Saturday, August 25, 2007

American Culture in Canada - Early 1900's

The American Cultural Invasion of Canada - Early 1900’s

Since the Great War, the Canadian relationship to the British Empire had been slowly evolving, being reduced in importance by the presence of American influence in Canada. Some even started talking about the imperialism of the United States, “economic in character” and where its control was diffused and gradual, making it difficult to assess.

In economic terms, according to the statistics compiled by the Canadian Department of Trade and Commerce, Canadian imports from the U.S. had been steadily increasing, reaching 69% in 1929. While Canadian imports from the United Kingdom, for example, had decreased to a low of 15% by the same year. In his dissertation on Canadian opposition to American empire,” John Weaver has shown how the aggressive economic policies of Herbert Hoover in the United States created and sustained a vast bureaucratic machine to exploit opportunity in Canada, thereby explaining the new trade relation between Canada and the U.S. But all British Dominions like Canada also were made vulnerable to encroachments from other countries due to the weakened state of the imperial center in Britain, a result of the Great War.

But other historical factors played a role as well such as the Alaska Boundary dispute. American economic dominance in Canada was just one variant of the ever changing dynamic between these two neighbors. Cultural penetration of the United States into Canada, especially in terms of popular literature and books, was another. As early as in 1912, for example, the import magazine market in Canada was monopolized by the United States to the degree of 90%, as opposed to British magazines making up a mere 7% of the marketplace.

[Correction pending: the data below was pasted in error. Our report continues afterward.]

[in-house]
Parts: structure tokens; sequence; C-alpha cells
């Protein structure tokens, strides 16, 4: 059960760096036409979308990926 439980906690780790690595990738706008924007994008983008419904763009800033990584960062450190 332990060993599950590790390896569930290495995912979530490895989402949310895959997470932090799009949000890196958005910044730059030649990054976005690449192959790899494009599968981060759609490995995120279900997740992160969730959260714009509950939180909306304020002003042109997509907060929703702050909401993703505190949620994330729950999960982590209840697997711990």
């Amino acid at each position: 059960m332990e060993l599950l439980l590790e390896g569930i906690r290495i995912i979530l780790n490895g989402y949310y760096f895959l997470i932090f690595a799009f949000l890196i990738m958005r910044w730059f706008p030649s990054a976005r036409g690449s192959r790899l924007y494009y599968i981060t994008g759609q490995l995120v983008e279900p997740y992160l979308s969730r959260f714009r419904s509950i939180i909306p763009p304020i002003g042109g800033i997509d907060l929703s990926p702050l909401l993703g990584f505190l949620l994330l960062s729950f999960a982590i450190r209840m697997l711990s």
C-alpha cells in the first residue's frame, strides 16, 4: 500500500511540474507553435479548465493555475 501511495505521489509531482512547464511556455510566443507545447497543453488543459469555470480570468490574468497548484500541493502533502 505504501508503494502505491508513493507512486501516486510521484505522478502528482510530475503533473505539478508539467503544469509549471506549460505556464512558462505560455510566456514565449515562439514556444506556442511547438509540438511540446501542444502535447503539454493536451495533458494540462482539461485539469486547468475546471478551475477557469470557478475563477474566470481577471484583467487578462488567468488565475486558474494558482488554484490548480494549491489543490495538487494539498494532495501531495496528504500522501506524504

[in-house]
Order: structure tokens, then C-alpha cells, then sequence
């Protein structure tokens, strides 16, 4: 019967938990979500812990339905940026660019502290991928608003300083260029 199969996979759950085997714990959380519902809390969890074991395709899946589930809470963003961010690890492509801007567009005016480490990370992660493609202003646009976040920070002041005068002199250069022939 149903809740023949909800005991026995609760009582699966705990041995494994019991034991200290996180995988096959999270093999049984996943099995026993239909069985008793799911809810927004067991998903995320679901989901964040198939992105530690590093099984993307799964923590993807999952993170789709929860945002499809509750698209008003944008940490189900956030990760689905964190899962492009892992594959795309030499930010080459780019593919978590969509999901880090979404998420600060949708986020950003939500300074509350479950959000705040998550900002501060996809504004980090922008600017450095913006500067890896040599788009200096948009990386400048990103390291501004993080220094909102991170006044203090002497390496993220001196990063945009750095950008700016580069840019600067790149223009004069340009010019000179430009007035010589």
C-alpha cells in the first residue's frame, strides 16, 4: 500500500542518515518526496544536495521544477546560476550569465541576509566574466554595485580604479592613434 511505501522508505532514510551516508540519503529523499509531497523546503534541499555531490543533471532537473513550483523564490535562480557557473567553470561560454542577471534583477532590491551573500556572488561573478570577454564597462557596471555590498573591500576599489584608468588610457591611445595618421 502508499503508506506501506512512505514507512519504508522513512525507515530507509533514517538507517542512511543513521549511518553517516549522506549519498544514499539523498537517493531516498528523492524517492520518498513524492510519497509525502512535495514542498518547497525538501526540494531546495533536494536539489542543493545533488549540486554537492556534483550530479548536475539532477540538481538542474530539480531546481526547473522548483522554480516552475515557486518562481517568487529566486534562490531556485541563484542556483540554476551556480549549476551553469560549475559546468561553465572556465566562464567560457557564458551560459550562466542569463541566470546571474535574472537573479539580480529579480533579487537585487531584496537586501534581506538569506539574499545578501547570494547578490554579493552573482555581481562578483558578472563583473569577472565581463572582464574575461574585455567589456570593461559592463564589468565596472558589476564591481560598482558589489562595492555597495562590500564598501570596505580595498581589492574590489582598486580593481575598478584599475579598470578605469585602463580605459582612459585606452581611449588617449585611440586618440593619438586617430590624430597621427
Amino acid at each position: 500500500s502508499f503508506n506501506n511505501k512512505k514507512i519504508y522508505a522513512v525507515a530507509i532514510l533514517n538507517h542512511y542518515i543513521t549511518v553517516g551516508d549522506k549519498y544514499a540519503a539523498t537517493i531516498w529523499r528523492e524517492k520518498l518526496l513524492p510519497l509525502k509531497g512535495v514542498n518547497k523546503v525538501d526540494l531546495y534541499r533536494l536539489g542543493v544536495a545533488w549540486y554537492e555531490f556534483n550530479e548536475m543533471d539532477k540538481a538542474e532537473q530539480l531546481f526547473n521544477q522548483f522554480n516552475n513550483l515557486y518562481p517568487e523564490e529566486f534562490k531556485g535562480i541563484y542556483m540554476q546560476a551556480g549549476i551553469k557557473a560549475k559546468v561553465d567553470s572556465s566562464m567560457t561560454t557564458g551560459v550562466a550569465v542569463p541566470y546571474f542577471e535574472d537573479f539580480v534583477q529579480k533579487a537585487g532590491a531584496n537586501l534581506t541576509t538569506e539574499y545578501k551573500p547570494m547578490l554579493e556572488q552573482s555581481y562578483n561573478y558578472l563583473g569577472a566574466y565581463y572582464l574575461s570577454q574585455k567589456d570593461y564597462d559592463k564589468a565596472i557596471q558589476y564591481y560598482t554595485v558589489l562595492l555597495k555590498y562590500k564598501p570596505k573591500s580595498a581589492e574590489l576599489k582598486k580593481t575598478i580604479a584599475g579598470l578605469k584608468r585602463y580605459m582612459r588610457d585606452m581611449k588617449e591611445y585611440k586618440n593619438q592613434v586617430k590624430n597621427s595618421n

After the war, the death knell for British magazines in Canada was accelerated: wartime disruptions had resulted in increased prices among other things compared to the price of their American equivalents. American magazines became so pervasive that for some, whole cities “beheld the imprint of the Unites States.”

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